Our option was a simple one. A flight from Buenos Aires to Ushuaia, at the far bottom of Argentina, would take four hours. A bus trip would take forty-eight hours. One promised a swift and uneventful passage. The other held possible boredom, sore backsides and potential insanity – but also a great adventure. What better way to see something so vast, so epic as Patagonia.
“It will be great” I promised, as we sat around the dinner table in Buenos Aires. “We’ll see mountains, lakes – maybe even a glacier” I was on a roll now, Simon’s eyes glistened with interest – Natasha eyed me suspiciously – but nevertheless laptops were opened and credit cards were brandished with the kind of excitement that comes after several bottles of fine Argentine Malbec.
Now it must be said, I had never been to Patagonia. These brash predictions came purely from a recently seen movie, and hazy images from National Geographic magazines years before. Still I felt fairly confident. There are mountains in Patagonia right?
We splurged a little to get full sleeper class. First class air travel has always been well above my pay grade, consequently I have always been forced to shuffle enviously through first class while the elite sip on champagne and attempt (poorly) to not look smug about the whole situation.
We marvelled in delight at our lazy boy chairs – large, puffy, leather contraptions that reclined so for back it in fact became a little uncomfortable. Other, less fortunate souls, shuffled past our half drawn curtain – gazing enviously into our little world – as we sat, and attempted (poorly) to not look smug about the whole situation.
Our bus charged out of the bus station and immediately became embroiled in the messy city rush hour. On the outskirts we stopped at another bus station and an odd, bespectacled middle aged woman nestled into the seat next to me. She was the kind of person you tend to make immediate assumptions of great dullness. The kind of person who might bring up cross stitching as a conversation starter – we didn’t talk much. She stared blankly ahead for hours on end, before moving, to my great relief, to another seat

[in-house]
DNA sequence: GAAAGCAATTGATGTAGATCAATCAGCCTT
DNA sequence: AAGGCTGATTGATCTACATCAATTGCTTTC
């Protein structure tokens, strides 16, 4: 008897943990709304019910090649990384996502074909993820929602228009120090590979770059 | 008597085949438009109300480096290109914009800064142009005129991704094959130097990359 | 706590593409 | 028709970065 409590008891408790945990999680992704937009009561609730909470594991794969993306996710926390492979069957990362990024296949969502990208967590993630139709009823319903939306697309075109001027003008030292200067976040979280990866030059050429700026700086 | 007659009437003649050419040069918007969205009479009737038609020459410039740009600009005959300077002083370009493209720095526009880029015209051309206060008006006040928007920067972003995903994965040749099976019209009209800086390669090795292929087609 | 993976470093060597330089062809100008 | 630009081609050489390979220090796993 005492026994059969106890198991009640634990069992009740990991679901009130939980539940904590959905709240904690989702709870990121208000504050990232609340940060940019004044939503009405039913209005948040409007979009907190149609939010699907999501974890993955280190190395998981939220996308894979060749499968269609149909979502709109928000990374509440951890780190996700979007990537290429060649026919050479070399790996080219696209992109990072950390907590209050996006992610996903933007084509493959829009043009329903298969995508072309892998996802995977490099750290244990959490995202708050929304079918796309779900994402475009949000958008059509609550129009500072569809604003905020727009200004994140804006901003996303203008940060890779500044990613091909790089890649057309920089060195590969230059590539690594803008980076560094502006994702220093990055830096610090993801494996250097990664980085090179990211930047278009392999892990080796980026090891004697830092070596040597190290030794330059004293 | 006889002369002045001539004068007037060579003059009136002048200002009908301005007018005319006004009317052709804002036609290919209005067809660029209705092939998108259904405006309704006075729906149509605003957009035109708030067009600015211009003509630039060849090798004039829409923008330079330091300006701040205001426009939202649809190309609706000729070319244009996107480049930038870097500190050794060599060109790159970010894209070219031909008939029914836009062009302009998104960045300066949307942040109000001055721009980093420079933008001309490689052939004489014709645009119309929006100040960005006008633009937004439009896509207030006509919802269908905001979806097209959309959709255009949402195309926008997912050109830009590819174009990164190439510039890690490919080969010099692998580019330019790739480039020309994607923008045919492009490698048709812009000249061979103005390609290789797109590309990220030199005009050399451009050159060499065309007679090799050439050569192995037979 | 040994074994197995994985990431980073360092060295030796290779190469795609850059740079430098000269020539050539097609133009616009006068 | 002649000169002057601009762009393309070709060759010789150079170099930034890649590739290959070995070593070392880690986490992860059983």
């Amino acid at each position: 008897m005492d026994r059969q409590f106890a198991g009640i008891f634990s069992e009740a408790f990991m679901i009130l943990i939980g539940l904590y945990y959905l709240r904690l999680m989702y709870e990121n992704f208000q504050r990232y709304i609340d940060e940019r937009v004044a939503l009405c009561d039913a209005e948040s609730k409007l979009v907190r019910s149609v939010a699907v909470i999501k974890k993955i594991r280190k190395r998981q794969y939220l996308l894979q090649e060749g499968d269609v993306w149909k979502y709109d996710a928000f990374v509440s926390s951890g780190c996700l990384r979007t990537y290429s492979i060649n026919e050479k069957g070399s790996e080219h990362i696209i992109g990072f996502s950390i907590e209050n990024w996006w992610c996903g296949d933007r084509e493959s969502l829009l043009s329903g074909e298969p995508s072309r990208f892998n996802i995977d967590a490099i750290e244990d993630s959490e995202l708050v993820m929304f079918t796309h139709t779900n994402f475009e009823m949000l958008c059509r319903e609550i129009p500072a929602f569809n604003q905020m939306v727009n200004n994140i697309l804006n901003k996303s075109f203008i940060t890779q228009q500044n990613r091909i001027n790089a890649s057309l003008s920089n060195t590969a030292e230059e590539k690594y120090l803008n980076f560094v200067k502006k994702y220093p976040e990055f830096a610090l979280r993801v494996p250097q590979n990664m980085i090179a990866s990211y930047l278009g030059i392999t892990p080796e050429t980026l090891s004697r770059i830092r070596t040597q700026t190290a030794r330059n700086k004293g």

Dinner was served. We made the mistake of eating our dessert before the main had arrived, but the generous servings of wine softened the blow. We settled down for the night with a movie and a hearty glass of champagne that allowed for a peaceful slip into slumber. It is a rare moment in life when you can fall asleep in a public place with an alcohol beverage in hand, safe in the knowledge that nobody will draw on your face.
The sun rose over a winter desert. We were surrounded by a brutal loneliness. Nothing but small shrubs stretched to the horizon in all directions – a deathly flatness. A tiny lake appeared by the side of the road, not a ripple visible as it reflected the perfect sunrise colours like a mirror. A rainbow appeared, which was a little odd, because it hadn’t rained. Then it started raining.
Small desolate little towns appeared out of the emptiness, then quickly disappeared. We made our way through the original Welsh communities of Puerto Madryn and Trelew settled in 1865 as a way of preserving their heritage from the ever encroaching English influence. Patagonia beat out a number of rival alternatives, namely New Zealand, Australia – and oddly, Palestine – because of its remoteness. I’m not sure about you but I would love to see how a fiery Welsh community smack bang in the middle holy land would have effected things to this day.
I gazed out of the window hoping to see a little slice of Wales – the streets were a mix of Jones and Mathews, but also Garcia and Ramos. I peered at the people we passed, hoping for some distinct Welsh characteristics. They seemed paler, possibly more European, but nothing dramatic – when a man with a curly afro of fiery red hair walked passed. I sat back, very happy with myself. Now I just needed some sheep.
We were kept ticking along with a steady stream of movies – one of which was ‘Alive’ which deals with a plane crash almost directly parallel west of us. I suspected it was to promote bus travel instead. Normally a red wine buzz at 4pm on a Tuesday might be construed as a bit of a problem, but in the middle of the Patagonian wilderness we fully embraced it. To our surprise we were treated to an on-board game of bingo, which took about twenty minutes to set up, and lasted about ten minutes – but was as much fun as ten minutes of bingo has ever been. Somebody from the peasant class upstairs won – we grumbled a little, reclined our chairs a little further and poured another glass of wine. We’ll let them have that one.
The sun, having made its journey over the bus, began to set. The orange glow of the morning returned once more. We managed to not screw up dinner, and settled into the second night of our journey.